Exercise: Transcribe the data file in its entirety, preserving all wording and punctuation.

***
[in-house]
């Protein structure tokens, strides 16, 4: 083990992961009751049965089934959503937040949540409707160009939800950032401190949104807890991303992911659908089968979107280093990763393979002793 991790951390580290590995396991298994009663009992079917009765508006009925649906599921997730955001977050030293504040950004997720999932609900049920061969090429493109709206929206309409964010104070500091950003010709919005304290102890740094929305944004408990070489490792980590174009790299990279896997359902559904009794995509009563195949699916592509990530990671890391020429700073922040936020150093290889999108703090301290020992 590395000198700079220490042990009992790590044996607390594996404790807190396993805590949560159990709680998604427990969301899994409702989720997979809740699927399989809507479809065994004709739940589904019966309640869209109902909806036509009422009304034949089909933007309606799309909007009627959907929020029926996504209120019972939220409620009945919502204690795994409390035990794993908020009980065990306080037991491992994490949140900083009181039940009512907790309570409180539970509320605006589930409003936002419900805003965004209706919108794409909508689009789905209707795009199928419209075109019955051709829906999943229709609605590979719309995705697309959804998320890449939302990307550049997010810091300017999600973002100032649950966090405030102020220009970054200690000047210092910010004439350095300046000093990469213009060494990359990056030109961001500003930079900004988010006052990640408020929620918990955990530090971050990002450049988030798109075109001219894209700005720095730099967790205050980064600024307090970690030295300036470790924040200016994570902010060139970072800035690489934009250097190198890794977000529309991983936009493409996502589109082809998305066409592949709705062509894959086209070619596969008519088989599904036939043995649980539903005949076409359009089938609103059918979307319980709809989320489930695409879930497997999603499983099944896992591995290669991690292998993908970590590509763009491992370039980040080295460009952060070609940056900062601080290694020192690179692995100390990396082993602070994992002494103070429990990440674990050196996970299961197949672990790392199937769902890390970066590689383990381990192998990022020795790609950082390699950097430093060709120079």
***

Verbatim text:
[in-house]
């Protein structure tokens, strides 16, 4: 083990992961009751049965089934959503937040949540409707160009939800950032401190949104807890991303992911659908089968979107280093990763393979002793 991790951390580290590995396991298994009663009992079917009765508006009925649906599921997730955001977050030293504040950004997720999932609900049920061969090429493109709206929206309409964010104070500091950003010709919005304290102890740094929305944004408990070489490792980590174009790299990279896997359902559904009794995509009563195949699916592509990530990671890391020429700073922040936020150093290889999108703090301290020992 590395000198700079220490042990009992790590044996607390594996404790807190396993805590949560159990709680998604427990969301899994409702989720997979809740699927399989809507479809065994004709739940589904019966309640869209109902909806036509009422009304034949089909933007309606799309909007009627959907929020029926996504209120019972939220409620009945919502204690795994409390035990794993908020009980065990306080037991491992994490949140900083009181039940009512907790309570409180539970509320605006589930409003936002419900805003965004209706919108794409909508689009789905209707795009199928419209075109019955051709829906999943229709609605590979719309995705697309959804998320890449939302990307550049997010810091300017999600973002100032649950966090405030102020220009970054200690000047210092910010004439350095300046000093990469213009060494990359990056030109961001500003930079900004988010006052990640408020929620918990955990530090971050990002450049988030798109075109001219894209700005720095730099967790205050980064600024307090970690030295300036470790924040200016994570902010060139970072800035690489934009250097190198890794977000529309991983936009493409996502589109082809998305066409592949709705062509894959086209070619596969008519088989599904036939043995649980539903005949076409359009089938609103059918979307319980709809989320489930695409879930497997999603499983099944896992591995290669991690292998993908970590590509763009491992370039980040080295460009952060070609940056900062601080290694020192690179692995100390990396082993602070994992002494103070429990990440674990050196996970299961197949672990790392199937769902890390970066590689383990381990192998990022020795790609950082390699950097430093060709120079």